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The Fraser Institute Annual Survey of Mining Companies About the Investment Attractiveness of Mining Jurisdictions Presented by Dr. Michael A. Walker Executive.

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Presentation on theme: "The Fraser Institute Annual Survey of Mining Companies About the Investment Attractiveness of Mining Jurisdictions Presented by Dr. Michael A. Walker Executive."— Presentation transcript:

1 The Fraser Institute Annual Survey of Mining Companies About the Investment Attractiveness of Mining Jurisdictions Presented by Dr. Michael A. Walker Executive Director

2 The Fraser Institute Mining Survey Providing Valuable information to the mining industry and policy makers since 1997.

3 3 Engineering & Mining Journal Engineering & Mining Journal “It isn't as prestigious as the Miss America or Miss Universe pageants, but in the mining world, it's about the next best thing.” “It isn't as prestigious as the Miss America or Miss Universe pageants, but in the mining world, it's about the next best thing.”

4 4 The Survey n Sent to 1,121 exploration, development, and mining consulting companies n Responses from 259 companies (23% response rate) n Representing $575 million in exploration spending in 2004 or 15% of total global spending according to Metals Economics Group n Representing $798 million of expected spending in 2005

5 5 The origins and raison d’etre of the survey n The Stockholm syndrome and the Mining Industry n British Columbia’s sad history n An instrument to provide the hostages anonymity and the captors real information

6 6 Why Survey Mining Companies? n It’s the only way to get reliable information n Perception of potential investors is the reality –Attitude of regulators often more important than regulations n Survey generates information on a key problem facing the mining industry: Uncertainty –Key because of lag between investment and production n Provides potential investors valuable insights not available elsewhere. n Creates communication and accountability for governments

7 7 Two components of the Mining Exploration and Development Investment Decision n The Geological endowment in the target jurisdiction n The Policy endowment including the laws and the process of their implementation n The Mining Survey asks questions about both

8 8 Geological Endowment n Mineral potential assuming NO land use restrictions or regulations, further assuming industry “best practice” standards

9 9 Policy Endowment Indicators – we ask mining companies, “are you deterred from investing because of ….” n Uncertainty concerning existing regulations n Environmental regulations n Regulatory duplication and inconsistencies n Taxation regime n Uncertainty concerning native land claims n Uncertainty concerning protected areas n Infrastructure n Socioeconomic agreements n Political stability n Labour regulation n Geological database New this year: Security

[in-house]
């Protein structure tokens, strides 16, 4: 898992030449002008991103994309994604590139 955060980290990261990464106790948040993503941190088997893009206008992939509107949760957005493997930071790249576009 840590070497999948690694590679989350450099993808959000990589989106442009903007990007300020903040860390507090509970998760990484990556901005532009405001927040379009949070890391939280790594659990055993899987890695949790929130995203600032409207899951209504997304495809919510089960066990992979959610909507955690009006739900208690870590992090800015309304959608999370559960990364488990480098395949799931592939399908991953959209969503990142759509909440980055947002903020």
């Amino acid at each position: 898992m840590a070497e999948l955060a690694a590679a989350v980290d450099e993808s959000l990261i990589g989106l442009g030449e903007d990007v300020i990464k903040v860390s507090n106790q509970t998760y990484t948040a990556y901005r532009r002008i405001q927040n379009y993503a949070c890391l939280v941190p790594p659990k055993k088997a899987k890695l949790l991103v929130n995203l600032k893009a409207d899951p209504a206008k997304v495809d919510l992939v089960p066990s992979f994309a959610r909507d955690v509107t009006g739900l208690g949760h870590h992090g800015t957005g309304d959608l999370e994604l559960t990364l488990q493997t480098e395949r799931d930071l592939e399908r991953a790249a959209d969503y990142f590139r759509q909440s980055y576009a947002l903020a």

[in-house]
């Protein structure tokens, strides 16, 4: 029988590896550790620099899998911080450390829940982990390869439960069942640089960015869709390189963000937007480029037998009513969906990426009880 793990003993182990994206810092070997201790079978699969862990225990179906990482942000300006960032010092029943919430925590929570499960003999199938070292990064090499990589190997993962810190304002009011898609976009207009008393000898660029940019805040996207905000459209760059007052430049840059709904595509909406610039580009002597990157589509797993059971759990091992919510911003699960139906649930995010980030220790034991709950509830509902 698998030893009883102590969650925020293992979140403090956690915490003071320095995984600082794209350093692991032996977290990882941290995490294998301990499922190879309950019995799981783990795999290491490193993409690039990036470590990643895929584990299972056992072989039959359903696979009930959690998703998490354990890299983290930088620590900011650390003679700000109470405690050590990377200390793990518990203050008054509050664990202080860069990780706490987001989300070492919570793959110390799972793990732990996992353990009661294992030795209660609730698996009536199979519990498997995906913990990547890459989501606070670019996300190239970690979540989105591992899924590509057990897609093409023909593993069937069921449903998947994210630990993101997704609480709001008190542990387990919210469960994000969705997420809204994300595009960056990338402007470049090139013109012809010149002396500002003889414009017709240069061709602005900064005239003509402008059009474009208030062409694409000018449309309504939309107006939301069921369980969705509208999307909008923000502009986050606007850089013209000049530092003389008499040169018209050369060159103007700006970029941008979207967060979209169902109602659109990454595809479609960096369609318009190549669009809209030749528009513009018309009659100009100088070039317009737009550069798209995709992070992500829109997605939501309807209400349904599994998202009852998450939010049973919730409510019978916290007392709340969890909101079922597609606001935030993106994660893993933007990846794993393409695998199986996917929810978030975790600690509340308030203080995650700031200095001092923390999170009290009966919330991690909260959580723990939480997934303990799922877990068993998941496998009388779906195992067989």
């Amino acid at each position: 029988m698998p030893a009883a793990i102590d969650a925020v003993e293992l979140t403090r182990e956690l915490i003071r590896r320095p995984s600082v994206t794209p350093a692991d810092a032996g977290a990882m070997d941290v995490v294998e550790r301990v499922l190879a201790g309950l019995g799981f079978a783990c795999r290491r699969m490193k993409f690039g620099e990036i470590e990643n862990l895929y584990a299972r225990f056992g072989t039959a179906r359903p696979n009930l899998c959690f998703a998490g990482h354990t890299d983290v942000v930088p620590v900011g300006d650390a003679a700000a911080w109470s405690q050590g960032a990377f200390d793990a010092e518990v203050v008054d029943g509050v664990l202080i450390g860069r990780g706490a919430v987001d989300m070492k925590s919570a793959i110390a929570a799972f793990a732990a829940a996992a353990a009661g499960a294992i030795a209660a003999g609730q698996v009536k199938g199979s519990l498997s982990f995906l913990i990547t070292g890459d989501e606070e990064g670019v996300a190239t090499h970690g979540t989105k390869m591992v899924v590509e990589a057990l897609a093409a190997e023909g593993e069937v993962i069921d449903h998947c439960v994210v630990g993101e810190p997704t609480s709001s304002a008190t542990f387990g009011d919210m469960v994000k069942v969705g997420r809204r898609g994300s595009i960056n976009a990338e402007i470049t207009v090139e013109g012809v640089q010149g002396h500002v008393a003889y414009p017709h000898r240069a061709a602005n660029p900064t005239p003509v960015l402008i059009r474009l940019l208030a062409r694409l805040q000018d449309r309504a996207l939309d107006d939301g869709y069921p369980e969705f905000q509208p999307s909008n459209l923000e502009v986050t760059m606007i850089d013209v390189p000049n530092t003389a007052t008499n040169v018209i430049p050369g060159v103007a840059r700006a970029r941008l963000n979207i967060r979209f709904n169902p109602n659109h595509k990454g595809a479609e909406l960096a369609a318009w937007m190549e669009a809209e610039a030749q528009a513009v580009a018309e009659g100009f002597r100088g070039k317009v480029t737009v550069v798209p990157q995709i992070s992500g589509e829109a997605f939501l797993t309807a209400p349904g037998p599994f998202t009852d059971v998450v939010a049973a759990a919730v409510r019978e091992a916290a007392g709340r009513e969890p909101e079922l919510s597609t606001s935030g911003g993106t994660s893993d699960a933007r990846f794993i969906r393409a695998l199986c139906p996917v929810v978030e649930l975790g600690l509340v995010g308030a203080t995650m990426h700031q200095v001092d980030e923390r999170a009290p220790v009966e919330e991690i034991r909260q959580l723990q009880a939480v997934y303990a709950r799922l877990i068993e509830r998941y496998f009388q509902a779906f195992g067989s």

10 10 Compilation of Results: Three Overview Indexes n Policy Potential Index –Examines attractiveness of overall policy climate n Mineral Potential Index –Looks at mineral potential under best practices standards n Composite Index –Combines policy and mineral index, based on the weights the respondents say they would use: 40% for policy and 60% for mineral potential

11 11 But First: An overview of the Results for Specific Policy Areas through two sets of charts

12 12 The first set of charts shows Chile’s relative rank compared to all other jurisdictions For each factor, per cent of respondents who say: Factor is a strong deterrent for investment Would not invest due to this factor Chile identified by arrow

13 13 Uncertainty concerning the administration, interpretation and enforcement of existing regulations

14 14 The second set of charts shows a comparison of selected jurisdictions (Combines answers for “strong deterrent” and “would not invest”) n Pacific jurisdictions in Light Green n Russia, India and China in white n South America in Grey n Chile in red and/or identified by arrow n North America in Orange n Africa in Light Blue

15 15

16 16 Environmental regulations

17 17

18 18 Regulatory duplication and inconsistency

19 19

20 20 Taxation regime

21 21

22 22 Uncertainty concerning native land claims

23 23

24 24 Uncertainty over which areas will be protected as wilderness or parks

25 25

26 26 Quality of infrastructure

27 27

28 28 Socioeconomic agreements

29 29

30 30 Political stability

31 31

32 32 Labour regulations/Employment agreements

33 33

34 34 Quality of geological database

35 35

36 36 Security situation Security situation

37 37

38 38 The Policy Attractiveness Index n A simple equally-weighted composite of all policy areas

39 39 Policy Potential Attractiveness

40 40

41 41 Now, to turn to Mineral Potential

42 “Best Practices" Mineral Potential: Asks respondents to rate the mineral attractiveness of each jurisdiction assuming no land use restrictions in place and assuming industry “Best Practices" Per cent of respondents who say: Encourages investment Not a deterrent for investment

43 43 “Best Practices" Mineral Potential: Assuming no land use restrictions in place and assuming industry “Best Practices"

44 44

45 45 Composite Policy/Mineral Potential Index for Insight on Investment attractiveness n The policy potential component is the composite policy potential index n The mineral potential component is the “best practices” mineral potential n The survey asks how the industry would weight the two components n The components are weighted according to this answer – 60% mineral potential; 40% policy potential